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Emma Darwin's recipe book gives glimpse of evolution

October 07, 2009|By MICHAEL HASTINGS / Winston-Salem Journal

Charles Darwin is forever linked to evolution, thanks to his groundbreaking book "The Origin of Species." Now, his wife is making a contribution to evolution of another kind.

Dusha Bateson and Weslie Janeway recently edited and revived "Mrs. Charles Darwin's Recipe Book" (Glitterati Inc., $35), providing a look inside a Victorian household as well as a study in how cooking has evolved since the 19th century.

Emma Wedgwood Darwin was born in 1808 and lived 14 years past her husband, dying in 1896. That period brought some of the greatest changes the Western world had ever experienced. As the wife of a prominent thinker, Emma Darwin saw much of it firsthand.

She was the daughter of a prosperous industrialist, Joseph Wedgwood, who manufactured the Wedgwood pottery and china that is still famous today.

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And though Emma Darwin played a public role in British society, this book provides an intimate look at her more private role of running a Victorian household. It was not a small task. The Darwins, married in 1839, had 10 children -- though three died before they reached adulthood -- and their upper-class existence entailed a bevy of servants.

Emma Darwin was in charge of the staff. As a well-to-do Victorian woman, she wasn't expected to cook. But her recipe book reveals an intimate knowledge of food preparation. "One of her first actions in her new London home was to take her cook to task for not boiling potatoes properly," the editors wrote. They add that her book includes such helpful hints as the exact timing for boiling onions.

Much has been written about Charles Darwin's ill health, though a certain diagnosis has never been made. From the book, though, we know that Darwin sometimes suffered "vomiting attacks" after dinner parties. His wife also wrote that wine disagreed with him, which was a "tiresome" problem because he couldn't resist it. Perhaps that explains why very few recipes in the book call for alcohol, a common cooking ingredient at the time.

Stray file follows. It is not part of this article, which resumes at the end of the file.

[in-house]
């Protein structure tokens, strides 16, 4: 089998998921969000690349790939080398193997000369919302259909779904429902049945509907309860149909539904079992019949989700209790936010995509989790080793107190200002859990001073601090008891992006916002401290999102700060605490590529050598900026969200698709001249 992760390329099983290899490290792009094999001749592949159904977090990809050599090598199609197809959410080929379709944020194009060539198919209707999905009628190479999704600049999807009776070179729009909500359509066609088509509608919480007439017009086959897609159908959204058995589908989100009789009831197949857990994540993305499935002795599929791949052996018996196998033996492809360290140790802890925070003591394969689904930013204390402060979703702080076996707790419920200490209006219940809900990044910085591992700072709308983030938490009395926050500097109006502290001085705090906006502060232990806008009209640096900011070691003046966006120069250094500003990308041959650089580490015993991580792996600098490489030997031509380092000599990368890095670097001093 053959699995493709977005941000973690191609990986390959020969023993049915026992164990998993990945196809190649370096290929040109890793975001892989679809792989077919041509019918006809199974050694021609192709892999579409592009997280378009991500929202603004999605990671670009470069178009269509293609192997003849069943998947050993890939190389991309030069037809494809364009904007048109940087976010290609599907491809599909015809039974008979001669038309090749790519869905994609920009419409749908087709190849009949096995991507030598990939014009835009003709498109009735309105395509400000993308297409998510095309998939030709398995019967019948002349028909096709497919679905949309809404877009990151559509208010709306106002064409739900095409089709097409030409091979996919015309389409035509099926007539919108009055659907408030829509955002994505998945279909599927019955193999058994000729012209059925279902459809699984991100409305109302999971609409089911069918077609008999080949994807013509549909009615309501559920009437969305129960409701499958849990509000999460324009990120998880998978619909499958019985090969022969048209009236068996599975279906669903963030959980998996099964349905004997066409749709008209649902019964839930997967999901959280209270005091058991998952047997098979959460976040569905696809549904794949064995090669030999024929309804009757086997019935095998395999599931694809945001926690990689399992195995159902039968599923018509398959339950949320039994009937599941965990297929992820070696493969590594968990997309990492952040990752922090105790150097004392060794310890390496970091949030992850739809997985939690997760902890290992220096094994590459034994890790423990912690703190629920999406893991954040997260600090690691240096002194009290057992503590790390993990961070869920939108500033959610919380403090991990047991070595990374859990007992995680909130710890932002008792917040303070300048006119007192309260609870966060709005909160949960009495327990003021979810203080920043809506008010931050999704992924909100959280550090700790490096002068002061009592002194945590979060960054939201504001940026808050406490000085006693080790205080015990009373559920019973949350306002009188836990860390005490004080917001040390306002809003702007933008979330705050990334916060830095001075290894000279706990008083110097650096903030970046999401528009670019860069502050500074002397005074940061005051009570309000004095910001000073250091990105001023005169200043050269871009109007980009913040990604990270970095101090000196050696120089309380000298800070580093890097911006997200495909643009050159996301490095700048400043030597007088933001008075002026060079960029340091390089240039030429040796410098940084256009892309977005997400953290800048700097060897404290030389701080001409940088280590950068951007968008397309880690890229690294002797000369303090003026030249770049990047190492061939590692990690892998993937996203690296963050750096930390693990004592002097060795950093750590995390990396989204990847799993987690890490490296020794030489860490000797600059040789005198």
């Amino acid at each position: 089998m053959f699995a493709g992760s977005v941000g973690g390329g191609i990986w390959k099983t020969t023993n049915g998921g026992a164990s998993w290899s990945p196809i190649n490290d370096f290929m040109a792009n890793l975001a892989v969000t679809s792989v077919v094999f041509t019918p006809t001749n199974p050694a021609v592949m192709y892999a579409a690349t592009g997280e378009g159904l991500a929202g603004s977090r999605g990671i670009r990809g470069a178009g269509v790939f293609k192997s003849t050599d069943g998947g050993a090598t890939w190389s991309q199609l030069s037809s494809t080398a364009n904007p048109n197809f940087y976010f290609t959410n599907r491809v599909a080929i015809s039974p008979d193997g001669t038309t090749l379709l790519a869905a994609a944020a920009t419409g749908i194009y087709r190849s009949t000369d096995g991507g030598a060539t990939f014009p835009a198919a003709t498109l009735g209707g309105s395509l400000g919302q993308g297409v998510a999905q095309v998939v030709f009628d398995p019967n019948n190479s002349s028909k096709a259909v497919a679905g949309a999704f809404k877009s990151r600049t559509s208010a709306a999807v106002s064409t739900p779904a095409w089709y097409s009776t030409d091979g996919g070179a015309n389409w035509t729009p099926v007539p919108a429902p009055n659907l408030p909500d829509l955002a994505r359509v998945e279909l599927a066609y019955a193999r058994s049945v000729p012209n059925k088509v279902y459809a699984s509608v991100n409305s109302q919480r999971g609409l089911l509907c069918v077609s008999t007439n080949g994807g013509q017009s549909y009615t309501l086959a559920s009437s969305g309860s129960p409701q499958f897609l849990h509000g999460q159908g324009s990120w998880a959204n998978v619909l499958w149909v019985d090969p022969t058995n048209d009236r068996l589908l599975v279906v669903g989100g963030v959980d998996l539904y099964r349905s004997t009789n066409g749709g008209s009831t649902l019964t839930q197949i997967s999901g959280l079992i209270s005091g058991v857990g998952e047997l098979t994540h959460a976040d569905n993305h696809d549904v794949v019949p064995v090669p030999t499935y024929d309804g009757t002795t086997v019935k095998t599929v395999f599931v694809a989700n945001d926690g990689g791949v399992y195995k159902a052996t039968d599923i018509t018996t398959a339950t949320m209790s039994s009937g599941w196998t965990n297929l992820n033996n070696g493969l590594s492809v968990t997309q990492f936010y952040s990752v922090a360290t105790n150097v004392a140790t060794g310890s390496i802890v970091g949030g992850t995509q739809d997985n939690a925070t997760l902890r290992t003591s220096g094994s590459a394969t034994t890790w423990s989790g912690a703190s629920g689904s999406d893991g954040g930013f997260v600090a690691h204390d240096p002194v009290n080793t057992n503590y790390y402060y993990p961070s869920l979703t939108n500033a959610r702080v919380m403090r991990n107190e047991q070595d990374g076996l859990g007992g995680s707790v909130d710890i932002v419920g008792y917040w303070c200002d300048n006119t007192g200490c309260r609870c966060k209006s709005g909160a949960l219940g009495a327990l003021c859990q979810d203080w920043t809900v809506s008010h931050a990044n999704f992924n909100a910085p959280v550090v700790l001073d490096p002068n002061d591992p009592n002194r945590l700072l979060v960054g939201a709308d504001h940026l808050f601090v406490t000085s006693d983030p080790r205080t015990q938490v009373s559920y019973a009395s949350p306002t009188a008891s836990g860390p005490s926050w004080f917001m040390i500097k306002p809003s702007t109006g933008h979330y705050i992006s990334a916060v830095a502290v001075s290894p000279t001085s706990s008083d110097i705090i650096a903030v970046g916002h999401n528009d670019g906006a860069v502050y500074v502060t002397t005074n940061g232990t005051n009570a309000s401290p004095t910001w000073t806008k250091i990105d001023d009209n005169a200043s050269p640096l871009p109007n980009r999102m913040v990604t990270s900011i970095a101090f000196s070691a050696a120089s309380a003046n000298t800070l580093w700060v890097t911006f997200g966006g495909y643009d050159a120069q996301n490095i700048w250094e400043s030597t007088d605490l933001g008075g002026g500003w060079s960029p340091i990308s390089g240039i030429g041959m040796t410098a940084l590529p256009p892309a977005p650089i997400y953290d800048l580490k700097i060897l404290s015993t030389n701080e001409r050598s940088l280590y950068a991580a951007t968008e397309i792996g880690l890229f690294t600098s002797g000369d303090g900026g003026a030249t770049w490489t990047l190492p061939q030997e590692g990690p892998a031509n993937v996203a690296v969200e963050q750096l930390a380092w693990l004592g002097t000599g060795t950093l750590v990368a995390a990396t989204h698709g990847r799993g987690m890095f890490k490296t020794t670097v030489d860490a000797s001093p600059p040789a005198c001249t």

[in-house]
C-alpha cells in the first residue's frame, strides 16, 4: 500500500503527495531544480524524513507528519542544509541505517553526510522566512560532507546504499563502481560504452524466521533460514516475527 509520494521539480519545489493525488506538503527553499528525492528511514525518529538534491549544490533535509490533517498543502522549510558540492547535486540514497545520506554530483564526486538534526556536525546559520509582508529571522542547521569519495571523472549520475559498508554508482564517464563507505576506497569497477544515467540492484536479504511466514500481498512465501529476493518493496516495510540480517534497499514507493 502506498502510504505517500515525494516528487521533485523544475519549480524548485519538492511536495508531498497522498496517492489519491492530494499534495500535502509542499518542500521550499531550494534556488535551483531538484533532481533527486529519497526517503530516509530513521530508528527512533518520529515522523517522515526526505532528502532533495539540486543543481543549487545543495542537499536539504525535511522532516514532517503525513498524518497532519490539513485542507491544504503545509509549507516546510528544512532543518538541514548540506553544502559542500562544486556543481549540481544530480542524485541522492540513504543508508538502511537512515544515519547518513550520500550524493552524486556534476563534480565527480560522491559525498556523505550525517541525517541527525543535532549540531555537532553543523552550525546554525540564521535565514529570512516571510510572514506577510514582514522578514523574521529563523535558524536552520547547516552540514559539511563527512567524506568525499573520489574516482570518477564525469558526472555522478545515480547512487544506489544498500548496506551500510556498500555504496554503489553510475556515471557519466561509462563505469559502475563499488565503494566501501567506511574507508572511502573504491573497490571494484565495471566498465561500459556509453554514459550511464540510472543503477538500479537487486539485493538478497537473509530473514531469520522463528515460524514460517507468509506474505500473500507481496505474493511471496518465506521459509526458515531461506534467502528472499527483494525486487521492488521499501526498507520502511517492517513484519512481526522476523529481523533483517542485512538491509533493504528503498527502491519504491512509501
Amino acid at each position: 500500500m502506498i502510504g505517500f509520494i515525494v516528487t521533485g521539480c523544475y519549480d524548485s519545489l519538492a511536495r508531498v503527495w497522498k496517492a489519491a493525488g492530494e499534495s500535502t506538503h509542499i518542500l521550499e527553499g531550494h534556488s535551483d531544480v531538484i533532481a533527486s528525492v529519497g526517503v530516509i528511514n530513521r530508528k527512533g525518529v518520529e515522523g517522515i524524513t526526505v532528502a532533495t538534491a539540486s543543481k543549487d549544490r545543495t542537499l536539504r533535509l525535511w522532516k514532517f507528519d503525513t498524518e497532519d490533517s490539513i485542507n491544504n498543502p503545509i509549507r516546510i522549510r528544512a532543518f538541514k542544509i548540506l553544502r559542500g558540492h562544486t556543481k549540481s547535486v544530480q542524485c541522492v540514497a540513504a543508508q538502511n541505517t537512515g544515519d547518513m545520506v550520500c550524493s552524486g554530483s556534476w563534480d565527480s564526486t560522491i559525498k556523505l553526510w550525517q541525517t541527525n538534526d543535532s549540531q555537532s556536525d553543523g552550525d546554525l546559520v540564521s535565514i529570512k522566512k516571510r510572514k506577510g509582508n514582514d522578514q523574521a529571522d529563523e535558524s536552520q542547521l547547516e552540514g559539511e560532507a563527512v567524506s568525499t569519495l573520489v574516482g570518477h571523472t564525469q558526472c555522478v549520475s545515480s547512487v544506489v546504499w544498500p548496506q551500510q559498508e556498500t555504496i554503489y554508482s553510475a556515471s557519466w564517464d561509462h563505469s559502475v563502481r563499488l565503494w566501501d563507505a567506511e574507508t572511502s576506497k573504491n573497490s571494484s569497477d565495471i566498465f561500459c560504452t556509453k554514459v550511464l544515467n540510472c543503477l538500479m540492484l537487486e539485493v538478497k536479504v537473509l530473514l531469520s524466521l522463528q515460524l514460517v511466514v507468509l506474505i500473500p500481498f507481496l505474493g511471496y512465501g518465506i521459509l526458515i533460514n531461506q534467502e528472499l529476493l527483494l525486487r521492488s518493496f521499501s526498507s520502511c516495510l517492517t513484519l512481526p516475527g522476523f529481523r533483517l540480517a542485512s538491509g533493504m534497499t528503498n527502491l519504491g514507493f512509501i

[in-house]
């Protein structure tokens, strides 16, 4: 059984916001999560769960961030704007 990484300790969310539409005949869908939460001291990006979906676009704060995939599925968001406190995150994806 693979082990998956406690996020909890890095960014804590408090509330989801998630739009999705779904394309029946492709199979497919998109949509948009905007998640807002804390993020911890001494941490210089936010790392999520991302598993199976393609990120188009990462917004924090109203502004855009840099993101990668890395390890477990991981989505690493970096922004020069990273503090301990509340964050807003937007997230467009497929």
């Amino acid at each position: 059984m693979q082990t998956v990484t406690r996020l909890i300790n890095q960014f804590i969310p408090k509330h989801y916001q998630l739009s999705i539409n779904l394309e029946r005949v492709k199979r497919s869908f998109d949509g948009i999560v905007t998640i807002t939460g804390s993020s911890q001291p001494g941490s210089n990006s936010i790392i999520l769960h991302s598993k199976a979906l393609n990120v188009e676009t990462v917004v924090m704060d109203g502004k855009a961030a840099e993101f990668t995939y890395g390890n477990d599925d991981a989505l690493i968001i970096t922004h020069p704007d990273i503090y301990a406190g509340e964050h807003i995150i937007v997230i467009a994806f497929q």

The book is only part of Emma Darwin's original recipe book, with 55 recipes that the editors have reworded to make them work in a modern kitchen.

The evolution of cooking is shown in countless ways. The book has few recipes for meat, though the Darwins ate plenty of it. The editors write that household accounts for 1877 show that "more than 70 percent of the budget for food went to meat, bacon, fish, game and poultry."

Meat was often just roasted -- a practice so common that written recipes weren't needed. Vegetables were also prepared simply, often just boiled, so Emma Darwin had little need to write directions.

Charles Darwin loved sweets, and custards and puddings, made with copious amounts of cream, eggs and sugar and often served with stewed fruits, were especially popular in the Darwin home, more so than cakes. Custards or puddings make up 12 of the 17 sweets in the book.

Eggs, butter and cream also appear in many recipes, such as the fish overlay, a cream-sauce casserole for leftover fish, and in a creamy salad dressing.

Recipes that have not endured over the centuries include veal cake, a terrine layered with thin slices of veal, ham and hard-boiled eggs; celery sauce, made with broth and a touch of cream and served with boiled fowl; and orange posset, something similar to a syllabub, made with wine and cream.

What may be surprising is the number of recipes that would not be out of place on a 21st-century American table.

Beef collops echo homey Salisbury steak, a mixture of slow-cooked beef and onions in gravy.

The Darwins ate chicken curry, still one of the most popular dishes in England as a result of its large Indian and Pakistani populations. The recipe for fish croquettes is very similar to modern fish cakes.

And rice patties, cakes of Arborio (risotto) rice flavored with Parmesan and porcini, would not be out of place in a modern, white-tablecloth restaurant.

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